Before heading up on the levee we checked the south end of Dowitcher Pond, where a Vermilion Flycatcher was flycatching from the back of a bench before literally being blown away!  The guys were asking me what all those “white ducks” way out there were, and they turned out to be a mob of Green-winged Teals that all had their bottoms up at the same time! J  Up on the levee it was naturally windy, but we had a nice assortment of new birds including White Pelicans, and both stilts and avocets!  We found the pink ribbon that marked the location of the owl box down the slope, but he wasn’t home L, so we headed over to the steep trail that leads to Alligator Lake.  Making the turn we picked up Anhinga right away, plus a Neotropic Cormorant right behind him, a lifer for both!  The Yellow-crowned Night Herons started magically materializing out of nowhere, and later a few Blackcrowns would appear on the other side.  Just next door the Pauraque was right where Doug said he would be, so everyone had great looks; this one was really showing off the length of his tail!  From there we went up the left fork to see if that owl was home, but he wasn’t… L

Pauraque (check out that tail)

As we continued Bill was busy shooting a night heron while Sue and I approached the Little Overlook, when a Green Kingfisher shot away and landed on the other side, to her delight!  She got great scope views, but Bill was nowhere to be found, so she went to get him while some newbie birders looked at the bird through the scope.  Unfortunately by the time Sue was able to retrieve Bill the kingfisher had gone, so that was an unhappy moment, but we were hoping to run into him again.  With nothing but another Anhinga, a Tricolored Heron, and a couple of Snowy Egrets at the Big Overlook we retraced our steps and headed towards Grebe Marsh, warning Bill that Green Kingfishers also like that little canal!  We were checking out things at the Marsh (Spotted Sandpiper was new, and the Greenwings were in beautiful light), when I heard the distinctive ticking, then Sue spotted the thing shooting down the canal, then landing in perfect light!  So we were very glad that Bill finally got to see it (and we pondered whether it might be the same bird, as both were males, and I’m sure he has a circuit…)!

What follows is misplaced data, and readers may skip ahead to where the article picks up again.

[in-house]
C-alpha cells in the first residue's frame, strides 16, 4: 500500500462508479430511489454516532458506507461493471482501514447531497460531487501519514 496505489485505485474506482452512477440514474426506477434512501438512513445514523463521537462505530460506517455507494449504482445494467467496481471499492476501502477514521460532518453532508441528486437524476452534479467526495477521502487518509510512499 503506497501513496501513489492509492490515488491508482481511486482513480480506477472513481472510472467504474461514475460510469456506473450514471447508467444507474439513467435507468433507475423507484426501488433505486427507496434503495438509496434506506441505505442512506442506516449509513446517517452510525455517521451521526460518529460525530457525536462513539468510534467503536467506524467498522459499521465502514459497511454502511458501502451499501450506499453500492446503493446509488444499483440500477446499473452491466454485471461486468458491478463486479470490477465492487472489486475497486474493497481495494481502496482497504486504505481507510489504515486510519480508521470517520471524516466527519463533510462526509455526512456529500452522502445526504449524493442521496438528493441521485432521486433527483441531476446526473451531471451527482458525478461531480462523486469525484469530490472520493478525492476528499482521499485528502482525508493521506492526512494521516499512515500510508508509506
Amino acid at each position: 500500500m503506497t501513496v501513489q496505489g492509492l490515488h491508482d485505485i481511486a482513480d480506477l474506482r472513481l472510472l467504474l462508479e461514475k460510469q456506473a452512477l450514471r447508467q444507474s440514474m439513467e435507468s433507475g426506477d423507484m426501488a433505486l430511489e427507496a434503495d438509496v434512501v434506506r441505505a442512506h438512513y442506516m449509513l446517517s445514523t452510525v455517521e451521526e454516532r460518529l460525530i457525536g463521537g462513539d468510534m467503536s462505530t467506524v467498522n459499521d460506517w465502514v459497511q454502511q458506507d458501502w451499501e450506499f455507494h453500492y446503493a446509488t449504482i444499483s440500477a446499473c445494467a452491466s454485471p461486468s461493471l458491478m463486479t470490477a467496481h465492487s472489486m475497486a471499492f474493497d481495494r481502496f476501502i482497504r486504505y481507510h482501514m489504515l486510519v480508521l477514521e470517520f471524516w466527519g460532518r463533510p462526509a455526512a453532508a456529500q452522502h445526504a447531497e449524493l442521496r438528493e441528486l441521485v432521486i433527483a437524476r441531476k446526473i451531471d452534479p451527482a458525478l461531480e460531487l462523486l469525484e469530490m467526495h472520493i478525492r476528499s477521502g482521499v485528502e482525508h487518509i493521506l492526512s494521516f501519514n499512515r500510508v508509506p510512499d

Yellow-crowned Night Heron ©2018 Bill Lucas

The buffy "butt patch" ID's the Green-winged Teal even when you can't see his pretty colors (below)

Green Kingfisher

From there we pretty much headed straight back to the parking lot, as we had discussed stopping back at the Inn for something Bill needed, and then heading to lunch, which we did at Tower Burger right down the street (they saw what I meant about the place being popular, as by the time we left the line was out the door)!  From there we headed up to Brushline Road, where it was still a little breezy but not nearly as much; we stopped and pished whenever we heard something, and right away that yielded their life Verdin and Long-billed Thrasher (plus tons of Orange-crowned Warblers)!  The wetlands were dry, of course, but we did manage to add a lovely White-tailed Kite on the wire, and a flock of a dozen Savannah Sparrows closer to SR 186. 

Bill shoots a very cooperative Loggerhead Shrike along Brushline Road

Savannah Sparrows